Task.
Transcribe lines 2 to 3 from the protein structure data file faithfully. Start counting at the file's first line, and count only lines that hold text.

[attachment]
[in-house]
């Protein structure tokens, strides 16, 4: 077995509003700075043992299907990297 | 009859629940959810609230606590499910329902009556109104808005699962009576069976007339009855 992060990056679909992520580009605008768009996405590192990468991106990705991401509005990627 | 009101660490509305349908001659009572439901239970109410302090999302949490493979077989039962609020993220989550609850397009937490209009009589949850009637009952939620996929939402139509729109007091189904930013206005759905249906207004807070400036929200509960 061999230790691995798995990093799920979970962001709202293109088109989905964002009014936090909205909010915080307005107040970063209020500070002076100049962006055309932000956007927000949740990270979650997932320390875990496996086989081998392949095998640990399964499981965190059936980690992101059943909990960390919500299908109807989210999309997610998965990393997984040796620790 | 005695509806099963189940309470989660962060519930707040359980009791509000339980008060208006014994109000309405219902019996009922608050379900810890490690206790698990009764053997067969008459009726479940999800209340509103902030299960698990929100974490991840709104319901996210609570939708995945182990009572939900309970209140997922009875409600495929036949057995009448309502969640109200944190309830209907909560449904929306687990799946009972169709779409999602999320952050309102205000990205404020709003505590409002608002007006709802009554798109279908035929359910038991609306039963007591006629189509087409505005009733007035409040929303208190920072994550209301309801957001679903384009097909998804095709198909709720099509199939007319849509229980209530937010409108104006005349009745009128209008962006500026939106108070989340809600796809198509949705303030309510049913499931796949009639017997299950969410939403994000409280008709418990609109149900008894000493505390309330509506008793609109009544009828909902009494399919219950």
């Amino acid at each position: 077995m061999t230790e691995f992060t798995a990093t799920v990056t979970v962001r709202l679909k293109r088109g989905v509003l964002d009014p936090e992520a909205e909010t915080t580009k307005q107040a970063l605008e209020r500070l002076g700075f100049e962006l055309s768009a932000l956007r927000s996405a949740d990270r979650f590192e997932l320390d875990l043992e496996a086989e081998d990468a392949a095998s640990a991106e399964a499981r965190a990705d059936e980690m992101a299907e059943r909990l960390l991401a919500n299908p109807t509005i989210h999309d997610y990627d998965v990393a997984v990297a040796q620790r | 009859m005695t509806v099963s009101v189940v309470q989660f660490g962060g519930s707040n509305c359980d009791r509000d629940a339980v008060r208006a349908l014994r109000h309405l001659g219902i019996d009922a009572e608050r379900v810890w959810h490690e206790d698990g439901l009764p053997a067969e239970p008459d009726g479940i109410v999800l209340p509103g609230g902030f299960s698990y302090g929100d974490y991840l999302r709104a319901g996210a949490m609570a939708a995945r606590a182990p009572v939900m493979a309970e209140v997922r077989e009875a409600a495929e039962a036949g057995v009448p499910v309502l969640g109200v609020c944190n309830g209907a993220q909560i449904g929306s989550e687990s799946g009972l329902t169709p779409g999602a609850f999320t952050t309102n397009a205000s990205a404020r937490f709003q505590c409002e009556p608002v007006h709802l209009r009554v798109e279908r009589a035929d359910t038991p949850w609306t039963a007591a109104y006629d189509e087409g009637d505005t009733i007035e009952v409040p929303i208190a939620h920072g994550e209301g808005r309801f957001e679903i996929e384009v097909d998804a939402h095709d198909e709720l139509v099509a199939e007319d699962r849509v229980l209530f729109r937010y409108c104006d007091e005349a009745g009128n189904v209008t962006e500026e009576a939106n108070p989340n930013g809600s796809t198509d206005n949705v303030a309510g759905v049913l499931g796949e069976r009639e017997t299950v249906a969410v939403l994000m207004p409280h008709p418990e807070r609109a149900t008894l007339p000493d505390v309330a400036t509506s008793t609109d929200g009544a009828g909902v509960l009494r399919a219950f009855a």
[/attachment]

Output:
């Protein structure tokens, strides 16, 4: 077995509003700075043992299907990297 | 009859629940959810609230606590499910329902009556109104808005699962009576069976007339009855 992060990056679909992520580009605008768009996405590192990468991106990705991401509005990627 | 009101660490509305349908001659009572439901239970109410302090999302949490493979077989039962609020993220989550609850397009937490209009009589949850009637009952939620996929939402139509729109007091189904930013206005759905249906207004807070400036929200509960 061999230790691995798995990093799920979970962001709202293109088109989905964002009014936090909205909010915080307005107040970063209020500070002076100049962006055309932000956007927000949740990270979650997932320390875990496996086989081998392949095998640990399964499981965190059936980690992101059943909990960390919500299908109807989210999309997610998965990393997984040796620790 | 005695509806099963189940309470989660962060519930707040359980009791509000339980008060208006014994109000309405219902019996009922608050379900810890490690206790698990009764053997067969008459009726479940999800209340509103902030299960698990929100974490991840709104319901996210609570939708995945182990009572939900309970209140997922009875409600495929036949057995009448309502969640109200944190309830209907909560449904929306687990799946009972169709779409999602999320952050309102205000990205404020709003505590409002608002007006709802009554798109279908035929359910038991609306039963007591006629189509087409505005009733007035409040929303208190920072994550209301309801957001679903384009097909998804095709198909709720099509199939007319849509229980209530937010409108104006005349009745009128209008962006500026939106108070989340809600796809198509949705303030309510049913499931796949009639017997299950969410939403994000409280008709418990609109149900008894000493505390309330509506008793609109009544009828909902009494399919219950």
């Amino acid at each position: 077995m061999t230790e691995f992060t798995a990093t799920v990056t979970v962001r709202l679909k293109r088109g989905v509003l964002d009014p936090e992520a909205e909010t915080t580009k307005q107040a970063l605008e209020r500070l002076g700075f100049e962006l055309s768009a932000l956007r927000s996405a949740d990270r979650f590192e997932l320390d875990l043992e496996a086989e081998d990468a392949a095998s640990a991106e399964a499981r965190a990705d059936e980690m992101a299907e059943r909990l960390l991401a919500n299908p109807t509005i989210h999309d997610y990627d998965v990393a997984v990297a040796q620790r | 009859m005695t509806v099963s009101v189940v309470q989660f660490g962060g519930s707040n509305c359980d009791r509000d629940a339980v008060r208006a349908l014994r109000h309405l001659g219902i019996d009922a009572e608050r379900v810890w959810h490690e206790d698990g439901l009764p053997a067969e239970p008459d009726g479940i109410v999800l209340p509103g609230g902030f299960s698990y302090g929100d974490y991840l999302r709104a319901g996210a949490m609570a939708a995945r606590a182990p009572v939900m493979a309970e209140v997922r077989e009875a409600a495929e039962a036949g057995v009448p499910v309502l969640g109200v609020c944190n309830g209907a993220q909560i449904g929306s989550e687990s799946g009972l329902t169709p779409g999602a609850f999320t952050t309102n397009a205000s990205a404020r937490f709003q505590c409002e009556p608002v007006h709802l209009r009554v798109e279908r009589a035929d359910t038991p949850w609306t039963a007591a109104y006629d189509e087409g009637d505005t009733i007035e009952v409040p929303i208190a939620h920072g994550e209301g808005r309801f957001e679903i996929e384009v097909d998804a939402h095709d198909e709720l139509v099509a199939e007319d699962r849509v229980l209530f729109r937010y409108c104006d007091e005349a009745g009128n189904v209008t962006e500026e009576a939106n108070p989340n930013g809600s796809t198509d206005n949705v303030a309510g759905v049913l499931g796949e069976r009639e017997t299950v249906a969410v939403l994000m207004p409280h008709p418990e807070r609109a149900t008894l007339p000493d505390v309330a400036t509506s008793t609109d929200g009544a009828g909902v509960l009494r399919a219950f009855a």